The New Testament is consistent in its use of church in the singular when referring to a local church, a church in a certain city. Examples include the church in Jerusalem (Acts 8:1), the church in Antioch (Acts 13:1), the church in Cenchrea (Rom. 16:1), the church in Corinth (1 Cor. 1:2), and the one church in each of seven cities in Asia (Rev. 2:1, 8, 12, 18; 3:1, 7, 14). As the city is the unit of people’s gathering and living together, the church manifested in that city is a single unit, that is, a single church. But when the Bible speaks of the church in a province or a region where there are many cities, it speaks of the churches of Asia (1 Cor. 16:19), the churches of Macedonia (2 Cor. 8:1), the churches of Galatia (Gal. 1:2), and the churches which are in Asia (Rev. 1:4). Universally, the church is uniquely one, but when the one church is expressed in time and space, it is manifested as many churches because of the many localities, the many cities, in which the believers live.
The practice of the church recorded in the New Testament was the practice of having one church for one city, one city with only one church. In no city was there more than one church. The church takes the city, not the street or area, as its boundary. The jurisdiction of a local church encompasses the whole city in which the church is located and is not greater or lesser than the boundary of the city. Furthermore, the church in a locality was under the oversight of one eldership (Acts 14:23; Titus 1:5). The footnote concerning eldership in Titus 1:5 reads, in part:
The eldership of a local church should cover the entire city in which that church is located. Such a unique presbytery in a city preserves the unique oneness of the Body of Christ from damage. One city should have only one church with one presbytery. This practice is illustrated, beyond any question or doubt, by the clear pattern in the New Testament (Acts 8:1; 13:1; Rom. 16:1; 1 Cor. 1:2; Rev. 1:11) and is an absolute prerequisite for the maintaining of proper order in a local church. Because of this, the first thing the apostle charged Titus to do in setting things in order was to appoint elders in every city. (Holy Bible Recovery Version, Titus 1:5, footnote 1)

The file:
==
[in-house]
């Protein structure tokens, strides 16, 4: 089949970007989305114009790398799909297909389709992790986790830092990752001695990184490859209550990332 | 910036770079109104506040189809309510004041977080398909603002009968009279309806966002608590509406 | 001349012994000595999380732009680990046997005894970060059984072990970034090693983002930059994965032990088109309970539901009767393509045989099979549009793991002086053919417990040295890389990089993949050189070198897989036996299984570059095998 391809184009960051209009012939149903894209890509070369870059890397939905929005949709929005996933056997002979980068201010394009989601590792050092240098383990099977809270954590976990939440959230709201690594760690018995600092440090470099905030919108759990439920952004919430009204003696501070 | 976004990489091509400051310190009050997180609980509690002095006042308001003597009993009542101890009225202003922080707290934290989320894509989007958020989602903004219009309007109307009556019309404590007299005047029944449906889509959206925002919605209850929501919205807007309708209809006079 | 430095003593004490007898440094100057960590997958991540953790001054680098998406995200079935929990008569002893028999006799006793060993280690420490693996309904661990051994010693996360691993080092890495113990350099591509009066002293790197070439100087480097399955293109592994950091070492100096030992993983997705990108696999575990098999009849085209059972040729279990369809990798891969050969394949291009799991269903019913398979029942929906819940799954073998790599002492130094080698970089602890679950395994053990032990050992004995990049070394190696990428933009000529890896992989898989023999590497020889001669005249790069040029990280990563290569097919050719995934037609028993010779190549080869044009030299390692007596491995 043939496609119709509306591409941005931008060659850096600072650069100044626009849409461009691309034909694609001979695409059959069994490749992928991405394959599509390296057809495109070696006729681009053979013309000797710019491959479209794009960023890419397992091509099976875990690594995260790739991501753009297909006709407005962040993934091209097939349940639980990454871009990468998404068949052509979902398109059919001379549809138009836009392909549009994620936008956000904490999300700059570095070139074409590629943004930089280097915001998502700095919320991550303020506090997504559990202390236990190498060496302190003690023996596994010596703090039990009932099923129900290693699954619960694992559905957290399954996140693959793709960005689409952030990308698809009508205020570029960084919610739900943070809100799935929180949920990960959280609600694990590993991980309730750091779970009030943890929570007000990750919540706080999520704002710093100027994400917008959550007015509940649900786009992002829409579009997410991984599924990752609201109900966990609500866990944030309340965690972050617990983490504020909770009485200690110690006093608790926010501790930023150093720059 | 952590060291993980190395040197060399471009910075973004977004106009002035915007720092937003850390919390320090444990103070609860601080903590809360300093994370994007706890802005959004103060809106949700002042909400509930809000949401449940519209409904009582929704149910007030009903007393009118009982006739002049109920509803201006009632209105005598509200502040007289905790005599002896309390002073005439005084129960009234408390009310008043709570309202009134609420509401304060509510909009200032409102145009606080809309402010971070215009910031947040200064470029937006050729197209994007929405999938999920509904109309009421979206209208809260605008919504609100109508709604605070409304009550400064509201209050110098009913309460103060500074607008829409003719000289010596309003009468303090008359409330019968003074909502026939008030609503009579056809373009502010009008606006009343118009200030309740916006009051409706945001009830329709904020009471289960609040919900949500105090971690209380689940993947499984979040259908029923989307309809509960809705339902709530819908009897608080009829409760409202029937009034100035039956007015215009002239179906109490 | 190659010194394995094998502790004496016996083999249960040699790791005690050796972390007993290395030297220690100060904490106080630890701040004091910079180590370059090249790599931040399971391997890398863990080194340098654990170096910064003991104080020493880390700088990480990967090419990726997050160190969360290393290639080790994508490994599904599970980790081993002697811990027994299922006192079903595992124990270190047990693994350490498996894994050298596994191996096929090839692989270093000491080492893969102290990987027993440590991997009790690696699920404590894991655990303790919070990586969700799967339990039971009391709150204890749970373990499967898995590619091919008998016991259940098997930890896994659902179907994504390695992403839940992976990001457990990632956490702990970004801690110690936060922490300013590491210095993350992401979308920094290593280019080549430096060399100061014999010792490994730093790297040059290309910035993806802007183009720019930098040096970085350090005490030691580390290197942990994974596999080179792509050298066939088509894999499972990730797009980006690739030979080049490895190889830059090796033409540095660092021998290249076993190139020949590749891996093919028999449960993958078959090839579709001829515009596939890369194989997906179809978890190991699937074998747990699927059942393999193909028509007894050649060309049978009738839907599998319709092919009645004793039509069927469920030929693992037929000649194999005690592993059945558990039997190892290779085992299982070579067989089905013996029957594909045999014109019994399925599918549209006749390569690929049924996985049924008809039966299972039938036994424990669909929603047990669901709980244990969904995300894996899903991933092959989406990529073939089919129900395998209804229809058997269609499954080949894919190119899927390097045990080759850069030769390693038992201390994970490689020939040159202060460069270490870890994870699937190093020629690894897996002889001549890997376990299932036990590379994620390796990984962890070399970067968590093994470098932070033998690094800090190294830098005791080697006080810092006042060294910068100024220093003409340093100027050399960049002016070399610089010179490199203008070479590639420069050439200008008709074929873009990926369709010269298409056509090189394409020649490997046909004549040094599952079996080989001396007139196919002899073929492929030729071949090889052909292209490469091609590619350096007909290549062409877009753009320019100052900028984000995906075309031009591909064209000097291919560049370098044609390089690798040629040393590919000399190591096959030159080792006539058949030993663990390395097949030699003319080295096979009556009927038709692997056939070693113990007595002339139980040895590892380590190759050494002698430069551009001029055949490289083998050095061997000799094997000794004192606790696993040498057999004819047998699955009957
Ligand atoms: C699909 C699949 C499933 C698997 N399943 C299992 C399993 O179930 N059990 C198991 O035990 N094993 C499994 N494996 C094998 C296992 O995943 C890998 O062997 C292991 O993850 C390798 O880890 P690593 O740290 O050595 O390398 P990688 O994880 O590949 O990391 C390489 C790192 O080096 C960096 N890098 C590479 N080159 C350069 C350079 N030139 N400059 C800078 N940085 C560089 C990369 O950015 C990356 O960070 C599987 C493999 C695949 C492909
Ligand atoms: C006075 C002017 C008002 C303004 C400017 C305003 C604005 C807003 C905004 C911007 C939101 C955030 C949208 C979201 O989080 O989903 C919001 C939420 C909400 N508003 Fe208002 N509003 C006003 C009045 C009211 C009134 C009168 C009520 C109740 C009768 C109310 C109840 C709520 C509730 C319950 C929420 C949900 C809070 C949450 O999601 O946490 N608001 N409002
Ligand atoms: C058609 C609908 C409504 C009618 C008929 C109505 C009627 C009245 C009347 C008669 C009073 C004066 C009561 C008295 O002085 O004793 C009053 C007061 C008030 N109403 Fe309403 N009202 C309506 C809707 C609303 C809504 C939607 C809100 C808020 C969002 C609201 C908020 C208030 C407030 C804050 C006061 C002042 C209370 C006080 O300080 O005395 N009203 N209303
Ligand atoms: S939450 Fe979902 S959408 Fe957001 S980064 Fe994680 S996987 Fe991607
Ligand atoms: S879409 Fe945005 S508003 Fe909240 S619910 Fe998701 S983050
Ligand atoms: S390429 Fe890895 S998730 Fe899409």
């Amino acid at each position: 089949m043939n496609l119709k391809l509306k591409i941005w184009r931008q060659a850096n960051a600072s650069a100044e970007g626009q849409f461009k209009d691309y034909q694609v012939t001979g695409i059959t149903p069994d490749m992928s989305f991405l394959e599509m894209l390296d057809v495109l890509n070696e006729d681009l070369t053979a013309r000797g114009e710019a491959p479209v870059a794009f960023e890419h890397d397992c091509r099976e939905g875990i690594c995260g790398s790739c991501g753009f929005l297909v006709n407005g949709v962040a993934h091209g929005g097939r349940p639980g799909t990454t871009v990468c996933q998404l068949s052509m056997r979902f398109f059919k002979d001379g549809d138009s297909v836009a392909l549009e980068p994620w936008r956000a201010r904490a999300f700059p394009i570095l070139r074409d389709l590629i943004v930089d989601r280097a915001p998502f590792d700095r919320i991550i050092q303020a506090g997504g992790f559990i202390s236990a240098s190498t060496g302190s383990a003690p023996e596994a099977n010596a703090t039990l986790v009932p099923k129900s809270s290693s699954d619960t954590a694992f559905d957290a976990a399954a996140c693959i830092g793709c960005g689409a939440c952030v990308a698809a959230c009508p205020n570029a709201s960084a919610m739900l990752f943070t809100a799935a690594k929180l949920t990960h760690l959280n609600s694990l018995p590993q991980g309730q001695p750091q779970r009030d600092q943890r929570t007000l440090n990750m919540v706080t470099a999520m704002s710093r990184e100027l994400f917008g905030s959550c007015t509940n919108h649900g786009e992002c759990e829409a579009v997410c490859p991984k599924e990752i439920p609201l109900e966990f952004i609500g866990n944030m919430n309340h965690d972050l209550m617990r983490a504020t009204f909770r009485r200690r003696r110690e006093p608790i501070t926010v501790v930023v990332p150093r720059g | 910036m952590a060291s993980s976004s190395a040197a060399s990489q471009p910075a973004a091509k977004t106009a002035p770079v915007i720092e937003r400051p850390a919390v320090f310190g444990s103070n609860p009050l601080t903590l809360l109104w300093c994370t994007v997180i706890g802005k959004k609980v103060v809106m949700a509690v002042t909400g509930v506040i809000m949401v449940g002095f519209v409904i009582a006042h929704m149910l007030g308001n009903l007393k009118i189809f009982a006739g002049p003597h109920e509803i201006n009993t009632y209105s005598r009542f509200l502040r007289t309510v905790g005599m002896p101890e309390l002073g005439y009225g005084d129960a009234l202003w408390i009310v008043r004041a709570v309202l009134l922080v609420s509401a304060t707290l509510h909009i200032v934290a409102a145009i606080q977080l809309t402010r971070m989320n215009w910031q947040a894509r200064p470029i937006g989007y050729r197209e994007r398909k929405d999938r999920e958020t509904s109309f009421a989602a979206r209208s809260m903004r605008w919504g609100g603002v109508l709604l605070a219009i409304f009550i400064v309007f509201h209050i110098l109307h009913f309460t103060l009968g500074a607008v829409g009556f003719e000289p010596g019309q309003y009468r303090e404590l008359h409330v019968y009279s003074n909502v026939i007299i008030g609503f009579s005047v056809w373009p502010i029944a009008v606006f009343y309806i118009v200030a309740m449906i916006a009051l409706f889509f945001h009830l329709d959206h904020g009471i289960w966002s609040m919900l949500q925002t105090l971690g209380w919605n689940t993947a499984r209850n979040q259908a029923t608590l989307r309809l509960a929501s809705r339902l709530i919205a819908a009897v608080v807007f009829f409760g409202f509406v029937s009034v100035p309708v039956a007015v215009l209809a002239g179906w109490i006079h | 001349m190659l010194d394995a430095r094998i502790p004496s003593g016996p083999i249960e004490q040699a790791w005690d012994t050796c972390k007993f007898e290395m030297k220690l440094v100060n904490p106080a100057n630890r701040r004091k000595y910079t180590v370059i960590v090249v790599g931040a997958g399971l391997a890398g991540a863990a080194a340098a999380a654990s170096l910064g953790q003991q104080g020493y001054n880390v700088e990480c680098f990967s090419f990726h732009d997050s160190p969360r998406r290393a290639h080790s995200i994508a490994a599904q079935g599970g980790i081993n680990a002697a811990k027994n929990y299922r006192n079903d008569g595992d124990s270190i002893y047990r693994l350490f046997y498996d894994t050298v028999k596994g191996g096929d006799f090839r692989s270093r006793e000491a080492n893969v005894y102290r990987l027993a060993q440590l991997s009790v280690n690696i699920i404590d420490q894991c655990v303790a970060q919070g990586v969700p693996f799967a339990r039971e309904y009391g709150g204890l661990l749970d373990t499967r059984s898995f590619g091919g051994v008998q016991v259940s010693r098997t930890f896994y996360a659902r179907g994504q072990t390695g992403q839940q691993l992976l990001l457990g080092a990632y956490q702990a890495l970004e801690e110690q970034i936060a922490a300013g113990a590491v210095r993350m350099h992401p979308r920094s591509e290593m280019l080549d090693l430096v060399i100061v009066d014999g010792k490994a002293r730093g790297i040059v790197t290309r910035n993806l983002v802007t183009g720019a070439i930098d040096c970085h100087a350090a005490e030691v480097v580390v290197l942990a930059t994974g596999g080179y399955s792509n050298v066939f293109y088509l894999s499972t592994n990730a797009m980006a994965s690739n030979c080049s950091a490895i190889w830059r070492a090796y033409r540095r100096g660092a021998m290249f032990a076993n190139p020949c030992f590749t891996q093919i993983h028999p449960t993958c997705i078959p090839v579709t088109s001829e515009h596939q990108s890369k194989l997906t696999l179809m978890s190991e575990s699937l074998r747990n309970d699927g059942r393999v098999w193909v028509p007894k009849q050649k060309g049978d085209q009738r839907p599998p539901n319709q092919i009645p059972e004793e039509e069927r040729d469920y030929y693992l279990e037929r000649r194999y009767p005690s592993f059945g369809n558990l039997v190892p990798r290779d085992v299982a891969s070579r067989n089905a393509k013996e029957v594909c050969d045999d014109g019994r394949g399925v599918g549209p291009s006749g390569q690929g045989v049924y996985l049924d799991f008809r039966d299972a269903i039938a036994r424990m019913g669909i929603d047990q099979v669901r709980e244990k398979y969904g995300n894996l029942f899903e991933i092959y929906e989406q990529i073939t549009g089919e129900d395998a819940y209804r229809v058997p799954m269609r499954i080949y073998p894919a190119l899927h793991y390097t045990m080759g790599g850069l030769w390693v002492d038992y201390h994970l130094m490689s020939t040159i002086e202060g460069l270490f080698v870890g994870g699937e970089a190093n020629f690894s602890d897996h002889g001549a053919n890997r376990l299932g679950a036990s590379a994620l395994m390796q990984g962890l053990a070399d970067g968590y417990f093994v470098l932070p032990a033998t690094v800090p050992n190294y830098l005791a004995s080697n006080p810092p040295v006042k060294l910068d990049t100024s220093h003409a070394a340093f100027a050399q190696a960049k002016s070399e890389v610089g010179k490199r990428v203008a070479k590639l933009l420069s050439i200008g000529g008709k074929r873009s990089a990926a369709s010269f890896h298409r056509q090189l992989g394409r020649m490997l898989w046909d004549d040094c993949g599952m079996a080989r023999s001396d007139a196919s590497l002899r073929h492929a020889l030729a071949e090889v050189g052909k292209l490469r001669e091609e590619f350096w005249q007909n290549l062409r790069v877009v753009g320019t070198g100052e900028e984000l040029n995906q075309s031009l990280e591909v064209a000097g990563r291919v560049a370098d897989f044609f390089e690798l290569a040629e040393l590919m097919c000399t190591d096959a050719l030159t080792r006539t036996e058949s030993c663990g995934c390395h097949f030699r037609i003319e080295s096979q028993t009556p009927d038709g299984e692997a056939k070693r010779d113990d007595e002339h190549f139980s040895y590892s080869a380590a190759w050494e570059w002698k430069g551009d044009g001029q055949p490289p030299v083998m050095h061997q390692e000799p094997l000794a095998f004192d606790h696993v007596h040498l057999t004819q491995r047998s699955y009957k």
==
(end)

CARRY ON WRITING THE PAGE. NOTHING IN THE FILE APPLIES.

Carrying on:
While there were many gatherings of believers in Jerusalem (Acts 2:46; 5:42), a city in which there were tens of thousands of believers (21:20), there was only one church with one eldership in Jerusalem (Acts 8:1; 15:2, 4, 6; 21:18). According to this pattern, all the believers within the administrative boundary of a city constitute the one unique local church within that city, which is overseen by one corporate eldership (cf. 20:17). The unique ground of locality preserves the church in its testimony of the oneness of the Body of Christ from sectarianism and division (1 Cor. 1:10). This is the clear pattern set forth in the Scriptures.